Multi-service platforms with standards-based NPU and switch fabric devices

By Richard Borgioli and Raffaele Noro, Vitesse Semiconductor--The convergence of voice, data, and video onto packet-switched networks is underway as new deployments and traditional communication networks become multi-service platform architectures.

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A multi-service platform designed with network processing unit-based line cards and a switch fabric is used to transfer the media streams between the various network interfaces.

By Richard Borgioli and Raffaele Noro, Vitesse Semiconductor--The convergence of voice, data, and video onto packet-switched networks is underway as new deployments and traditional communication networks become multi-service platform architectures. Advances in network processor unit (NPU) and switch fabric devices have now made standards-based components available with the processing speed, quality of service (QoS), and programmability necessary to offer a viable alternative to an ASIC implementation for platforms of this type. Important areas of application for new standards-based NPU and switch fabrics include media gateways designed to transfer voice over IP and other packetized media flows between PSTN, mobile, core, and IP networks (see Figure 1). As the access points of a converged network use different protocols for transporting data and voice (i.e. ATM, IP, point-to-point protocol, and SONET), the task of the media gateway is to seamlessly transfer the media streams between the various network interfaces while supporting QoS guarantees.

Design of multi-service platforms
Multi-service platforms require a highly scalable architecture that includes integrated packet switches varying in size from a few ports in access networks to hundreds of ports in enterprise and metropolitan area networks. A multi-service platform normally contains a number of NPU-based line cards (typically one per interface port), a switch fabric, and a management and control unit for control plane operations. Physical layer devices connect to the NPU at both the source and destination ports. On ingress, the NPU segments incoming packet streams of various types (e.g. Gigabit Ethernet, OC-48, packet over SONET) into fabric compatible frames, or cells. The switch fabric transfers these cells to the appropriate egress NPU, which in turn reassembles the fabric cells into outgoing packet streams.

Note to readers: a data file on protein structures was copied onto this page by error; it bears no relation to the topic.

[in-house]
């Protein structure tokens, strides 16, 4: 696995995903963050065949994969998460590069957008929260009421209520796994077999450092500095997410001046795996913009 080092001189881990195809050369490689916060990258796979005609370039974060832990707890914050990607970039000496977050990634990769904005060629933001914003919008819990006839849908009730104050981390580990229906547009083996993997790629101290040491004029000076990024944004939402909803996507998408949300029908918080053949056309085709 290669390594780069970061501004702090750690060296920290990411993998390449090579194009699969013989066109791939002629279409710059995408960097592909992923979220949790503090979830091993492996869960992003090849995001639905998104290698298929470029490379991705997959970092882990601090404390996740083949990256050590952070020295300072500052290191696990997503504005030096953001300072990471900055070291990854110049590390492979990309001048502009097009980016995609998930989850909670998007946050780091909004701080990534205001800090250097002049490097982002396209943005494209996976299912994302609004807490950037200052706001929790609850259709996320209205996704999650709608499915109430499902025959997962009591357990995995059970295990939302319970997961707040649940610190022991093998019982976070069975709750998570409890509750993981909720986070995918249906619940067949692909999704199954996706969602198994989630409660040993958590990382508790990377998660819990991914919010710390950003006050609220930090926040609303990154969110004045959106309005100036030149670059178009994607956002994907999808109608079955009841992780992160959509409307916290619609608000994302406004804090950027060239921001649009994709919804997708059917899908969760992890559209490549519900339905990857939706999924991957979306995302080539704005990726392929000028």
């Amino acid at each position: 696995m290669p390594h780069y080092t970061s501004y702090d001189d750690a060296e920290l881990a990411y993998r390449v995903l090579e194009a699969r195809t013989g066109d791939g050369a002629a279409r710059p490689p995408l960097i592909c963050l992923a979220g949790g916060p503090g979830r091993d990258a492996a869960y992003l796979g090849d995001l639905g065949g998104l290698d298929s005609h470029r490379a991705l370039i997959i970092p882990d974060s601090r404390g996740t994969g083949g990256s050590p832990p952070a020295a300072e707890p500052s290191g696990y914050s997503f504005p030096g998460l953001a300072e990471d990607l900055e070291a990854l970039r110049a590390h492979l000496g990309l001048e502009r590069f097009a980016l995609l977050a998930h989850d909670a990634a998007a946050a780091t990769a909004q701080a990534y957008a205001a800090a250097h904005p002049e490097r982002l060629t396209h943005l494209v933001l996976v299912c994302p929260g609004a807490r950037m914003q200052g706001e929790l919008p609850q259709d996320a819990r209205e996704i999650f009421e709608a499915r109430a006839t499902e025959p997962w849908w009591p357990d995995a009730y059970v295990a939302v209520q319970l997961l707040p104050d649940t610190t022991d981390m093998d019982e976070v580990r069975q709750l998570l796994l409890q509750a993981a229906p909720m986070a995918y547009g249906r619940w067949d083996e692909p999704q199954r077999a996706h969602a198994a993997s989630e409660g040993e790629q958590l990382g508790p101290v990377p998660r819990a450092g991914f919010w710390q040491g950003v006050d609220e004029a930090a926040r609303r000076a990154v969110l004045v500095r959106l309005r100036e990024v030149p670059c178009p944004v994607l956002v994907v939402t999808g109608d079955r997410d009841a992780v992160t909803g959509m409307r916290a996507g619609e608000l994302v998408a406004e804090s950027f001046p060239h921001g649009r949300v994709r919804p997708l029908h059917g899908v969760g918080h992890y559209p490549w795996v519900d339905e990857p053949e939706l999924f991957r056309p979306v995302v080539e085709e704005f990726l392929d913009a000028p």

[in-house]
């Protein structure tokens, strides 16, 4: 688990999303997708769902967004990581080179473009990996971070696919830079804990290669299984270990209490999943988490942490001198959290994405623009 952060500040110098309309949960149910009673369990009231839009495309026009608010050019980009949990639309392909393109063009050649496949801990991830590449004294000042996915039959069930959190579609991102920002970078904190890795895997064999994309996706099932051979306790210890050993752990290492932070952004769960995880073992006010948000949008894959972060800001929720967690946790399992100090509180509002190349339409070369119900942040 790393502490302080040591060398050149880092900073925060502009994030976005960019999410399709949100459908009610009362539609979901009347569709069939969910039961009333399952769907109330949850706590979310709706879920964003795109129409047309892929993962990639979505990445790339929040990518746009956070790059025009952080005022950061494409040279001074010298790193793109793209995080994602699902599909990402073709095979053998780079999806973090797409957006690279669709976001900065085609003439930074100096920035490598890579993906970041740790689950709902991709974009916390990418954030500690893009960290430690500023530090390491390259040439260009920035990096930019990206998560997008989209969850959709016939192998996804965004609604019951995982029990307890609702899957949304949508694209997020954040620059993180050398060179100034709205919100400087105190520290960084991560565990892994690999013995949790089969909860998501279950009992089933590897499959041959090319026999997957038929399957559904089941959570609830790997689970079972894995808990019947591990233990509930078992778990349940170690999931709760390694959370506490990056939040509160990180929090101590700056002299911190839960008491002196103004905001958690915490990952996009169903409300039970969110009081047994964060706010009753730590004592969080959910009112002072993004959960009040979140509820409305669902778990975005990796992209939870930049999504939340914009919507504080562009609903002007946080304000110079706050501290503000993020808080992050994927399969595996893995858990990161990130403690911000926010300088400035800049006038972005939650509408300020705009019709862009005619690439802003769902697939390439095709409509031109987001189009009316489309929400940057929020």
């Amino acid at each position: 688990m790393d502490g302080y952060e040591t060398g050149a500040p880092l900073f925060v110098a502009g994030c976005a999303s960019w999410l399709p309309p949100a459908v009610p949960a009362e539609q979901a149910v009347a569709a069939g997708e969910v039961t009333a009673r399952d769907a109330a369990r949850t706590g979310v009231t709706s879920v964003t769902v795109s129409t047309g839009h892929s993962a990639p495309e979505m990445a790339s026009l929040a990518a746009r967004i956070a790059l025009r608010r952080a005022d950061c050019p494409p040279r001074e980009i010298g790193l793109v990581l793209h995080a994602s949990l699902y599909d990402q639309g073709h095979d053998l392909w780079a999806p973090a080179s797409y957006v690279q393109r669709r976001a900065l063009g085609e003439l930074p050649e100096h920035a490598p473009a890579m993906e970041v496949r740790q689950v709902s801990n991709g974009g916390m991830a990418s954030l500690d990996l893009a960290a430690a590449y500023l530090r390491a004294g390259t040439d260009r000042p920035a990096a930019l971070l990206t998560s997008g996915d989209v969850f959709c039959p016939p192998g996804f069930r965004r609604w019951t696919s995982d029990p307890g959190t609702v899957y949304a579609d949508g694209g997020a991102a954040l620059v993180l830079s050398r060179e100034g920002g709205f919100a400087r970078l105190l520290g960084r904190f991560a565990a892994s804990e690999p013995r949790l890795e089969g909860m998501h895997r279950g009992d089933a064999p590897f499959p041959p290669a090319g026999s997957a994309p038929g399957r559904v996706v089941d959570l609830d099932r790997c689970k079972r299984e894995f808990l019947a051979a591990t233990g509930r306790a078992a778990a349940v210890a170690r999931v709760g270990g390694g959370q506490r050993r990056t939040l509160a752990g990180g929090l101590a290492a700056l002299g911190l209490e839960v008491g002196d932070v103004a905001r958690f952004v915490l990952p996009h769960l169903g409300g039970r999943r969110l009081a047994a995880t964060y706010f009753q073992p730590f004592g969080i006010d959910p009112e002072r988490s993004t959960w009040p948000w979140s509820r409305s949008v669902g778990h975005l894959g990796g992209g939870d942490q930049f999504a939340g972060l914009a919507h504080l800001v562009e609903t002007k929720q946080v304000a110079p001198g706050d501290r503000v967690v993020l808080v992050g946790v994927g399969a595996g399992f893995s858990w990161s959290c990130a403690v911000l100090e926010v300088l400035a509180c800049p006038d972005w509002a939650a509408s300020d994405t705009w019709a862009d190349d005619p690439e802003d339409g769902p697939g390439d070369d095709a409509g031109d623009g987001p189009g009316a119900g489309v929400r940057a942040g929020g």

The multi-service platform must perform traffic management along with packet switching and system control. Traffic management is largely carried out by the NPUs, while the switch fabric provides the switching capability to move traffic at wirespeed from all sources to destination NPUs. The traffic management functions include classification, marking, metering, policing and scheduling. Packets received at the ingress NPU are classified based on the packet label or on some other packet attribute relating to source, destination, or protocol. Packets may be conforming or non-conforming to the existing traffic contract for the particular flow, with non-conforming packets marked or discarded by the ingress NPU.

The switch fabric must maintain the integrity of data and the classification performed by the NPU, as well as implement class-based handling of the different traffic flows. This is generally accomplished by allocating a minimum bandwidth to each class or by serving classes with a pre-determined priority. Cells received at the egress NPU from the switch fabric are reassembled into packets and stored in memory. A scheduler determines the transmission order of packets to the output port, and in certain applications re-shapes the traffic by rescheduling some packets ahead of others.

Standards-based implementations
The interface between the NPU and the switch fabric provides for the transfer of cells based on destination and service classification. Each cell consists of a header and a payload, with the header containing system information (i.e., destination, class, and congestion control), while the payload contains the data to be transferred through the fabric. Standard interfaces are defined by the transmission protocol contained in the cell header and by such physical characteristics as word size and clock frequency. These interface standards include the Common Switch Interface-Layer 1 (CSIX-L1), the System Packet Interface (SPI) and Network Forum Streaming Interface (NPSI), and the emerging standard for advanced switching architecture based on PCI-Express.